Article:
If you think you’re reading or writing that bin fire nib every day, then it’s probably because you are

The only things certain in life, said Benjamin Franklin, are death and taxes.

For reporters on local and regional newspapers, you can probably add a third: bin fires.

For me, a duty reporter shift wasn’t a duty reporter shift at the Lancashire Evening Telegraph without one of the local fire stations sharing details of a bin fire, sometimes referred to as a refuse fire if they are being technical.

And now there appears to be proof that if you suspected you wrote a bin fire nib every day, you probably were.

This, via the Freedom of Information Act, from the South Wales Evening Post:

FIRE crews have dealt with a staggering 2,387 refuse fires across South West Wales during a period of less than four years, it has emerged.

Fire chiefs have issued a warning in light of the figures, saying incidents of arson, as well as being potentially deadly, are a drain on resources which can often be deployed more effectively elsewhere.

Statistics released under freedom of information laws show that between April 2011 and November this year 2,387 refuse fires – more than one a day – were recorded across Swansea, Neath Port Talbot and Carmarthenshire areas.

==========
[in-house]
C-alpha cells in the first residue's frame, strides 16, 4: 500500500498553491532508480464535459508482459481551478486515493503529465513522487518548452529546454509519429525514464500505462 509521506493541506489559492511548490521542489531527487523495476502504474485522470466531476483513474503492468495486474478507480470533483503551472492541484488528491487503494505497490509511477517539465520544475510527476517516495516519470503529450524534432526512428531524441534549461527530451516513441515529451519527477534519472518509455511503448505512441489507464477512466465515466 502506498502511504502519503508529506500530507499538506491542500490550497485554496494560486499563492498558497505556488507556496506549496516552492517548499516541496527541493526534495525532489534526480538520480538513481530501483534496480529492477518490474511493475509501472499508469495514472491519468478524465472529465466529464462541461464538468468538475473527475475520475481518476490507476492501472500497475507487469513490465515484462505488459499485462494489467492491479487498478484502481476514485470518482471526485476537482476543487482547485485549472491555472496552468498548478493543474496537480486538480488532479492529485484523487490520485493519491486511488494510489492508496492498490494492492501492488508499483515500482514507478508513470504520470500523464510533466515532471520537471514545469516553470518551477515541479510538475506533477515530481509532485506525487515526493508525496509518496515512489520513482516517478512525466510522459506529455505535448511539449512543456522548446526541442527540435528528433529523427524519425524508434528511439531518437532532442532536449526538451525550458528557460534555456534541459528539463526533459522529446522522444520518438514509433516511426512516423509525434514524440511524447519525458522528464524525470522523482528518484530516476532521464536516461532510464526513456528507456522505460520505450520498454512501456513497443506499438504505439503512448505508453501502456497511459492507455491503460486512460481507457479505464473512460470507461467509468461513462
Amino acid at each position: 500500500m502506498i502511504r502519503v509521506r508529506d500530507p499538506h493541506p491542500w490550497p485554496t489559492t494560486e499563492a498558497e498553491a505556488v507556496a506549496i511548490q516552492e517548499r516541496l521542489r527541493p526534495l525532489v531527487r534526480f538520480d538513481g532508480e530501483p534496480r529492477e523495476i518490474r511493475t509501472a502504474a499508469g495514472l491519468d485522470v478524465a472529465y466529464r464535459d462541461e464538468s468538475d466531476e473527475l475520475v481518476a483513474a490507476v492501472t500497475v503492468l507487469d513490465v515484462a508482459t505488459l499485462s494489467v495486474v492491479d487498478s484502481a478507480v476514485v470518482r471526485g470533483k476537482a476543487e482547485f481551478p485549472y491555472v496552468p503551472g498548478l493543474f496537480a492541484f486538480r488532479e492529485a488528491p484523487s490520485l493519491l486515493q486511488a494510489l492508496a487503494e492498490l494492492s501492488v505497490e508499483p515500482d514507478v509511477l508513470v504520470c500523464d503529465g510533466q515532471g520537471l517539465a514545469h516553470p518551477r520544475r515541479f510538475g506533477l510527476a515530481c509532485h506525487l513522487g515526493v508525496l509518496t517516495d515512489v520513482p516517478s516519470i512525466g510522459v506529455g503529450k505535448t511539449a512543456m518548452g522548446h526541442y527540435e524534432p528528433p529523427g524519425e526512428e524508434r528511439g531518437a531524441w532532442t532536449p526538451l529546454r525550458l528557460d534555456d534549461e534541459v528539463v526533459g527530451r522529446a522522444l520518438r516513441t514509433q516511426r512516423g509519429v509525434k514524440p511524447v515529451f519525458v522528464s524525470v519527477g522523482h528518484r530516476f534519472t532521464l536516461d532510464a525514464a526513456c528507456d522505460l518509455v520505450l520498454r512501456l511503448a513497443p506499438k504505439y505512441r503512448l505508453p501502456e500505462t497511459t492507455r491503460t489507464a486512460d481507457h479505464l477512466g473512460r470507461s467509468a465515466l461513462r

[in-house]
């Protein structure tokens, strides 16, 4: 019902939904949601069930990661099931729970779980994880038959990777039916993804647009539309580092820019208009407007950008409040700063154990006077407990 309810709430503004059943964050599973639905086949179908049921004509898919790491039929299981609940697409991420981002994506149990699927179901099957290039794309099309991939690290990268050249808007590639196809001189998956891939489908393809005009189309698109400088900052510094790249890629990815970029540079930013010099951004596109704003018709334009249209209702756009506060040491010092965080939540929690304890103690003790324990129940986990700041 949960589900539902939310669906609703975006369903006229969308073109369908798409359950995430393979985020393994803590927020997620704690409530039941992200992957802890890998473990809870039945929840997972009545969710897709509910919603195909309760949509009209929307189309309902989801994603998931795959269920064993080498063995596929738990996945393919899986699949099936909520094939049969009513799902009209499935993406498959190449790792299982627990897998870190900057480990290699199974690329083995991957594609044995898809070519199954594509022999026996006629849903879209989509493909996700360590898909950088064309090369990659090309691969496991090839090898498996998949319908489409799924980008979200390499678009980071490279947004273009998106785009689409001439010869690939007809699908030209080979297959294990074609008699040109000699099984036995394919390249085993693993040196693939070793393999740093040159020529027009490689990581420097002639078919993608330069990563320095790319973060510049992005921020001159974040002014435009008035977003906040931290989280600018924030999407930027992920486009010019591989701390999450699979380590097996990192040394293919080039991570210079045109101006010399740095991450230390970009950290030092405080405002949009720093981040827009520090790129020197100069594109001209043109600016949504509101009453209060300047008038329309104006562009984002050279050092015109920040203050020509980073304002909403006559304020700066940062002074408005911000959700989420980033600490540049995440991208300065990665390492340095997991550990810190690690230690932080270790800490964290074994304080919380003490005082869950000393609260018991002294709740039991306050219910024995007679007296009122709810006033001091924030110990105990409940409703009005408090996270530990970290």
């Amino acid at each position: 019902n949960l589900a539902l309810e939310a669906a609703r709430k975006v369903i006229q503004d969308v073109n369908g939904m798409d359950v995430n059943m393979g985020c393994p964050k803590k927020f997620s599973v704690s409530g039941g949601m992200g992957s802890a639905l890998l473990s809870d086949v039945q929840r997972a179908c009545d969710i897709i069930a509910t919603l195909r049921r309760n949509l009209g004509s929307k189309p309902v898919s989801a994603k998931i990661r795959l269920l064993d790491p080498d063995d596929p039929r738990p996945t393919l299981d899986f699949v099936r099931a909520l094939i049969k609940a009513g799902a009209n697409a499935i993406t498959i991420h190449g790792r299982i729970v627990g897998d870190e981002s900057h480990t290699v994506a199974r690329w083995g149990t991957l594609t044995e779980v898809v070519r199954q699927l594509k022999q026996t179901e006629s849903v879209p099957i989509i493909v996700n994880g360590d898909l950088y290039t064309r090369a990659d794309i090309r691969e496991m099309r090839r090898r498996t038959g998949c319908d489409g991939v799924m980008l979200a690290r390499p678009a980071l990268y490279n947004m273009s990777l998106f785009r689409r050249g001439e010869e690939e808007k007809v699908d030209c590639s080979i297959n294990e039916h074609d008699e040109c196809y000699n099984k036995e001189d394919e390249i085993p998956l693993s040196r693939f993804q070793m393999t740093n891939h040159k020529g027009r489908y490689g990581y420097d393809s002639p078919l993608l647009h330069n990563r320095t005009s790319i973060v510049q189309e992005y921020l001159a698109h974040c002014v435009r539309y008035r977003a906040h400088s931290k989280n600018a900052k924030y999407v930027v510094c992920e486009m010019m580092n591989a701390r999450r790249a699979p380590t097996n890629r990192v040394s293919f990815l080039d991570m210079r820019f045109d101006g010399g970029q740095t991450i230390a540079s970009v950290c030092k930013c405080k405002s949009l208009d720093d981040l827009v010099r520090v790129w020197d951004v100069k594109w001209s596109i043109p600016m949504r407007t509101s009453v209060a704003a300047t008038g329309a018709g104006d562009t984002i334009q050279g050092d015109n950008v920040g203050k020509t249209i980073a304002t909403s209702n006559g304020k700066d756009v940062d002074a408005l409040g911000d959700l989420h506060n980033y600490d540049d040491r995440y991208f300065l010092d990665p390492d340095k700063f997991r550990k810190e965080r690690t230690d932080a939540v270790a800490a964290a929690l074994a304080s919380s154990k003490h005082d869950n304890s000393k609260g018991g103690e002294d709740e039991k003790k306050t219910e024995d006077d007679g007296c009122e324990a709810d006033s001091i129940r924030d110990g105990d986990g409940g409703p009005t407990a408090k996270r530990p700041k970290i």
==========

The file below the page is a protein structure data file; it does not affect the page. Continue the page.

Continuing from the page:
Mid and West Wales Fire and Rescue Service have called on the public to help them in the fight against arson.

But what for the future of the bin fire nib? Nibs don’t really work online, even when packaged up with other nibs for a ‘news in brief round-up.’
And surely there’s only so much you can say about a bin fire nib – making it harder to lengthen it sufficently to catch the eye of Google, or write it in such as way as to sing on social.
I suspect for as long as there are local newsrooms ringing the fire station, there will be bin fires to report. And, thanks to FOI, we know for sure that we’ll probably be writing about them at least once a day.

 

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